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Saturday 10 December 2016

Greenpeace raided after GM crops are destroyed

Neil Brady

Published 02/08/2011 | 05:00

Police have raided Greenpeace's Sydney headquarters, seizing evidence relating to last week's destruction of a genetically modified wheat experiment, according to the industry website Food Navigator.

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Authorities investigating the destruction of a genetically modified (GM) wheat trial at a farm in Canberra raided and seized property from Greenpeace's head offices in Sydney, Australia.

Greenpeace activists are said to have scaled a fence at the experimental farm and destroyed AU$300,000 of GM wheat last Thursday.

The incident sparked an investigation by police, and officers spent about two hours searching Greenpeace Pacific's Sydney offices.

"While we may still get something out of the experiment, the main function has been compromised as a result of the damage," said Jeremy Burdon, chief of the division at the research station.

"That puts us back a year in the programme."

Greenpeace food campaigner Laura Kelly said the organisation would not hide from the legal implications of breaking into the farm.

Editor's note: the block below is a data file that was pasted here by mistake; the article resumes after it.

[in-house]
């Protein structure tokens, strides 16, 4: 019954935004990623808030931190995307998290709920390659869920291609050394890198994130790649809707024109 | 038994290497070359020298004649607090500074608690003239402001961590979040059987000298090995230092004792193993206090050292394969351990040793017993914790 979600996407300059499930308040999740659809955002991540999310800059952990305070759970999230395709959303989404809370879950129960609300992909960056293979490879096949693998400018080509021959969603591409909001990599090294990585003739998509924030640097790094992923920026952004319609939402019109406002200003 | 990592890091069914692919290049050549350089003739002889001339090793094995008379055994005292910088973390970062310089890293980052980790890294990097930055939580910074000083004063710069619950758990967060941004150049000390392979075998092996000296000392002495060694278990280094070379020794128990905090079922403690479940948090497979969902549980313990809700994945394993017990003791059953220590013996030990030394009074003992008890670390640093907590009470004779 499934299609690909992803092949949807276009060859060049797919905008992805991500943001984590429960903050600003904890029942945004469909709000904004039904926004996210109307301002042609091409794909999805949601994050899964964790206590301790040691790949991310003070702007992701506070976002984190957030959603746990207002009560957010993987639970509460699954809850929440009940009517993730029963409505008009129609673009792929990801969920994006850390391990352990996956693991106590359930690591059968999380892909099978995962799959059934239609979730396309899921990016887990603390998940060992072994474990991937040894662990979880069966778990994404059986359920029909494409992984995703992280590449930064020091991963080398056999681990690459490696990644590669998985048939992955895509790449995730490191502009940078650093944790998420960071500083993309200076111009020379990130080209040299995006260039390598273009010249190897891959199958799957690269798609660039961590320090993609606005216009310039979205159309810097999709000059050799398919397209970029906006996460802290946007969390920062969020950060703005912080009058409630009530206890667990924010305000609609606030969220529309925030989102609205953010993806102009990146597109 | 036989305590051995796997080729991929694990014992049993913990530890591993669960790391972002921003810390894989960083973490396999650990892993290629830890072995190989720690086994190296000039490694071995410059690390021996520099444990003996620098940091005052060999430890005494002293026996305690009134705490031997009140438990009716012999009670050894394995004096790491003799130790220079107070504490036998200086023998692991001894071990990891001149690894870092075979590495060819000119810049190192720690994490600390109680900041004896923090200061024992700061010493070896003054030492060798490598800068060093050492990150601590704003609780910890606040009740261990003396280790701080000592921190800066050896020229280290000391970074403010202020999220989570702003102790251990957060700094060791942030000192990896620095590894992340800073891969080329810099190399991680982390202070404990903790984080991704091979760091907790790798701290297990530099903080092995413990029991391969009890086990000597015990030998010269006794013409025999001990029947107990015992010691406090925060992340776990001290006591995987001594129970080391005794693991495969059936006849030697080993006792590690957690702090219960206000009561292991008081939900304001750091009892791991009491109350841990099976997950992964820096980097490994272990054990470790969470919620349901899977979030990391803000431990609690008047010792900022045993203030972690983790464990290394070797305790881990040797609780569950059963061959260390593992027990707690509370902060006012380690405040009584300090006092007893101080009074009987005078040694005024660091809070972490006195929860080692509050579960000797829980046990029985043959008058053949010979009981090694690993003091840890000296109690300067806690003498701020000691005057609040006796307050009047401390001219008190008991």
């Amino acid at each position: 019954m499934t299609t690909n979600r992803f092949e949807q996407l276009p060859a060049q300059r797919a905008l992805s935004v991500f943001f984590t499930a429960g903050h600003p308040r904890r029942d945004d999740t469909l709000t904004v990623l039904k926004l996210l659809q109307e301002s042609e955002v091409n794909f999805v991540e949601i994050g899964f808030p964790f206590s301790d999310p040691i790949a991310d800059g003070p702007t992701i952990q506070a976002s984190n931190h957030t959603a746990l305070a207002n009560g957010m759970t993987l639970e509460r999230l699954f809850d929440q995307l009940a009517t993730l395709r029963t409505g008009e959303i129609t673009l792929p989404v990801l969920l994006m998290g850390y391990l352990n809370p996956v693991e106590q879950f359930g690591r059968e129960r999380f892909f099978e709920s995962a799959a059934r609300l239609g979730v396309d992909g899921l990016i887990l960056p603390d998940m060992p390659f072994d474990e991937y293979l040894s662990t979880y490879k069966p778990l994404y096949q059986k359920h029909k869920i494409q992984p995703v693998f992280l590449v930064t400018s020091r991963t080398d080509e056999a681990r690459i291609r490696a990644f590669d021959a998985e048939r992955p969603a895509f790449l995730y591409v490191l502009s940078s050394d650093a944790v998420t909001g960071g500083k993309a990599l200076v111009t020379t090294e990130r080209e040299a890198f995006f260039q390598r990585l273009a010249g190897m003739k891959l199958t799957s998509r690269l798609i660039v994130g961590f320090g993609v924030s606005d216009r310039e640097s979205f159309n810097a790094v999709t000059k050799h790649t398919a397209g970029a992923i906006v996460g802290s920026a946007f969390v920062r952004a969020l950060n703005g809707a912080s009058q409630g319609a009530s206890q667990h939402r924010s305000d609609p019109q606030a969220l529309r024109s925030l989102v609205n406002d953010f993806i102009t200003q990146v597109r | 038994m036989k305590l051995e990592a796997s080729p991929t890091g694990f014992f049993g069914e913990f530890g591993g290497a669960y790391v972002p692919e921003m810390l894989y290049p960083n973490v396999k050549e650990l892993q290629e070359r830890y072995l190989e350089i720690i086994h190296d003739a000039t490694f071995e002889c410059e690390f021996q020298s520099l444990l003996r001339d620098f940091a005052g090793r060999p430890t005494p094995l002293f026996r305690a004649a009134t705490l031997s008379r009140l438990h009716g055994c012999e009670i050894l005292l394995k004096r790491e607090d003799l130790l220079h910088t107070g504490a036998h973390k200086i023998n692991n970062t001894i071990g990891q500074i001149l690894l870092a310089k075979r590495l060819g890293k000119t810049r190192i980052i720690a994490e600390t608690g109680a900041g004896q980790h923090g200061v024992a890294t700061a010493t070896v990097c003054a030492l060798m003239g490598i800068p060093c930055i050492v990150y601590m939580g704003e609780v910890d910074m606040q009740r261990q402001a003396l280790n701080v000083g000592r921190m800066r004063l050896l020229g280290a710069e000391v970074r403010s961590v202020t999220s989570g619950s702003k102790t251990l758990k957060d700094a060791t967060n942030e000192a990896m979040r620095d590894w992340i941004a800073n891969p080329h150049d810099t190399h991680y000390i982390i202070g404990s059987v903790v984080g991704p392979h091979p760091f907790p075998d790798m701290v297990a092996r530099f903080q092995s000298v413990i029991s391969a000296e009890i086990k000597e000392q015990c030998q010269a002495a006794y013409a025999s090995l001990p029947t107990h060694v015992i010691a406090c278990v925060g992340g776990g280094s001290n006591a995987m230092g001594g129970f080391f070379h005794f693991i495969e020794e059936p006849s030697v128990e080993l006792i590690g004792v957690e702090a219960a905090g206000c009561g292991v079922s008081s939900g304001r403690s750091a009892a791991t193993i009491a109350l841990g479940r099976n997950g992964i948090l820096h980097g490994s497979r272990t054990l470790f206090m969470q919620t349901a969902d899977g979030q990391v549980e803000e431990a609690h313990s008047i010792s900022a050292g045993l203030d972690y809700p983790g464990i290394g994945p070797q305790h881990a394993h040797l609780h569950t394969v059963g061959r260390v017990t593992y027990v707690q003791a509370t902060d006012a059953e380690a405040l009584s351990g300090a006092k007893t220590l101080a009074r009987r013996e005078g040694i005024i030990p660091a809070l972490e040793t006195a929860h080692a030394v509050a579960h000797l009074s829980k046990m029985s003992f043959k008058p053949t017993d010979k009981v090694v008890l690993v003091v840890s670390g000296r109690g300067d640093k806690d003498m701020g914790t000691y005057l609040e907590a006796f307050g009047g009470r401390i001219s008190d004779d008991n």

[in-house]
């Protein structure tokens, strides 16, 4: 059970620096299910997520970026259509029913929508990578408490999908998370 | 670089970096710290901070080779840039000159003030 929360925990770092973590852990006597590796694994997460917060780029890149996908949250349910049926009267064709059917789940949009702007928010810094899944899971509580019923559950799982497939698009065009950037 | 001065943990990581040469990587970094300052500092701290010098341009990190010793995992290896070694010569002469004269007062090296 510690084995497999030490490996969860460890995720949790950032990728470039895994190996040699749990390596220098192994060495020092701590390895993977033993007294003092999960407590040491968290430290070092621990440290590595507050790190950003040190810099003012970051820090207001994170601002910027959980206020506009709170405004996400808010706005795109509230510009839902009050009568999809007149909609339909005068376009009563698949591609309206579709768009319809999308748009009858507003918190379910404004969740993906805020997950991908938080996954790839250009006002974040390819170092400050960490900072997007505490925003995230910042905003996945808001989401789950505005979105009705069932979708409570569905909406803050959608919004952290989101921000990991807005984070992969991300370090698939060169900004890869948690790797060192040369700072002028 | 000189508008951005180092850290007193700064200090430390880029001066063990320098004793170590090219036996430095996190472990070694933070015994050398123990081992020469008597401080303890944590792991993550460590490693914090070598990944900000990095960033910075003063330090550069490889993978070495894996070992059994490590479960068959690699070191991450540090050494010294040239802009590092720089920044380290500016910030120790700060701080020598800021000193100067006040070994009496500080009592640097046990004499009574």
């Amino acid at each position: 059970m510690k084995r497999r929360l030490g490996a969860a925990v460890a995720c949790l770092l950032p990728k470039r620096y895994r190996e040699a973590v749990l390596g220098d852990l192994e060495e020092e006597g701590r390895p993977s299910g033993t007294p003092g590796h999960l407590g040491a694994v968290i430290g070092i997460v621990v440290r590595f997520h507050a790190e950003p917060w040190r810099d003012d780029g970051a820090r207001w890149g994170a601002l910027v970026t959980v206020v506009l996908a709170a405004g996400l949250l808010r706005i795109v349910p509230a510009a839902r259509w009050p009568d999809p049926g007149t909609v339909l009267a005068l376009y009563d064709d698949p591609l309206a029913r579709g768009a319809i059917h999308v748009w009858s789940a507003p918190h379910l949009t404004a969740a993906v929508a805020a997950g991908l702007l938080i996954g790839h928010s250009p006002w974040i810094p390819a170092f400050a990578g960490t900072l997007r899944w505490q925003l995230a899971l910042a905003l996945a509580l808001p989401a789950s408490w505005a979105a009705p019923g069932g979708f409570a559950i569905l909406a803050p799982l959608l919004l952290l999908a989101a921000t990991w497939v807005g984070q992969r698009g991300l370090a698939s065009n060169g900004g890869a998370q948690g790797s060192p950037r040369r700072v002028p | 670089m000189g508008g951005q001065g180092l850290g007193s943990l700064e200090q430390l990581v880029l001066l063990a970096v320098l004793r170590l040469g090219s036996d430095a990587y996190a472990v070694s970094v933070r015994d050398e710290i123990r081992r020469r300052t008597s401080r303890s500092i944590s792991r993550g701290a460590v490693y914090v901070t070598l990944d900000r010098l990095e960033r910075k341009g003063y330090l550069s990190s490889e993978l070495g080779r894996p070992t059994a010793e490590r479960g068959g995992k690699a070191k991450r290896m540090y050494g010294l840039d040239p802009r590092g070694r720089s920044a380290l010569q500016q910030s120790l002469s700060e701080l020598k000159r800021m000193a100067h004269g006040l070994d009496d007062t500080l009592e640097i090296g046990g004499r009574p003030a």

"Greenpeace always stands up and takes responsibility for its actions. We're proud of bringing the significant threats associated with GM wheat out into the open, and we always co-operate fully with the police," she said.

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The environmental protection group says GM crops are dangerous to public health and risk destroying natural wheat varieties and are calling on the Australian government to ban GM wheat.

However, the destruction of the crops has sparked outrage in Australia's scientific community.

"For an organisation that claims to be dedicated to the protection of the environment, this is an unconscionable act," said Suzanne Cory, president of the Australian Academy of Science.

Greenpeace has also called for an investigation into alleged links between the research station, Monsanto, and its Australian distributor, Nufarm.

It is also calling on the researchers to reveal where the funding for the GM experiments came from.

"At this point, they've rejected all of our freedom of information requests about who exactly is behind those GM wheat trials," said Ms Kelly.

However, the research farm has described the act as a media stunt, and is reviewing security arrangements.

It said that the GM trials were conducted under licences from the Office of the Gene Technology Regulator, which imposes strict containment conditions.

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